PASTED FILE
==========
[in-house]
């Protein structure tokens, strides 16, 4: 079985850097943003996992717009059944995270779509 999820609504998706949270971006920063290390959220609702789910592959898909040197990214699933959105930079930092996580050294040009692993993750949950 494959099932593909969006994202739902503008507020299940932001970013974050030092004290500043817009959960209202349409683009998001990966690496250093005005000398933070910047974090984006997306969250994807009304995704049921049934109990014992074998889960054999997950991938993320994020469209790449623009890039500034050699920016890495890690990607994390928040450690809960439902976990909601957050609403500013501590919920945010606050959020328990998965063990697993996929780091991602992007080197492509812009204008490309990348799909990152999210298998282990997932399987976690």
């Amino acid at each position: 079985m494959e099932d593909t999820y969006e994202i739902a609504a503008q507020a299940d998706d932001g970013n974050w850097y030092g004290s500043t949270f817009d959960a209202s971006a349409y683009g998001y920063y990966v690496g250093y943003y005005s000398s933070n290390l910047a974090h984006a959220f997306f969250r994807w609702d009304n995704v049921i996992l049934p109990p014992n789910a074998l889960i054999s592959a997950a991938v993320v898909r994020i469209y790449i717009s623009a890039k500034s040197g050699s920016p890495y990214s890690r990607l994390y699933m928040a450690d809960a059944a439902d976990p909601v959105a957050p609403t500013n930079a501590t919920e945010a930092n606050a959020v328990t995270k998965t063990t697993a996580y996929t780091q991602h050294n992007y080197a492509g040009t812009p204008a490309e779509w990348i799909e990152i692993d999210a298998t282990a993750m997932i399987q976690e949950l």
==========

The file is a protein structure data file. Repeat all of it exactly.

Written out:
[in-house]
């Protein structure tokens, strides 16, 4: 079985850097943003996992717009059944995270779509 999820609504998706949270971006920063290390959220609702789910592959898909040197990214699933959105930079930092996580050294040009692993993750949950 494959099932593909969006994202739902503008507020299940932001970013974050030092004290500043817009959960209202349409683009998001990966690496250093005005000398933070910047974090984006997306969250994807009304995704049921049934109990014992074998889960054999997950991938993320994020469209790449623009890039500034050699920016890495890690990607994390928040450690809960439902976990909601957050609403500013501590919920945010606050959020328990998965063990697993996929780091991602992007080197492509812009204008490309990348799909990152999210298998282990997932399987976690």
């Amino acid at each position: 079985m494959e099932d593909t999820y969006e994202i739902a609504a503008q507020a299940d998706d932001g970013n974050w850097y030092g004290s500043t949270f817009d959960a209202s971006a349409y683009g998001y920063y990966v690496g250093y943003y005005s000398s933070n290390l910047a974090h984006a959220f997306f969250r994807w609702d009304n995704v049921i996992l049934p109990p014992n789910a074998l889960i054999s592959a997950a991938v993320v898909r994020i469209y790449i717009s623009a890039k500034s040197g050699s920016p890495y990214s890690r990607l994390y699933m928040a450690d809960a059944a439902d976990p909601v959105a957050p609403t500013n930079a501590t919920e945010a930092n606050a959020v328990t995270k998965t063990t697993a996580y996929t780091q991602h050294n992007y080197a492509g040009t812009p204008a490309e779509w990348i799909e990152i692993d999210a298998t282990a993750m997932i399987q976690e949950l």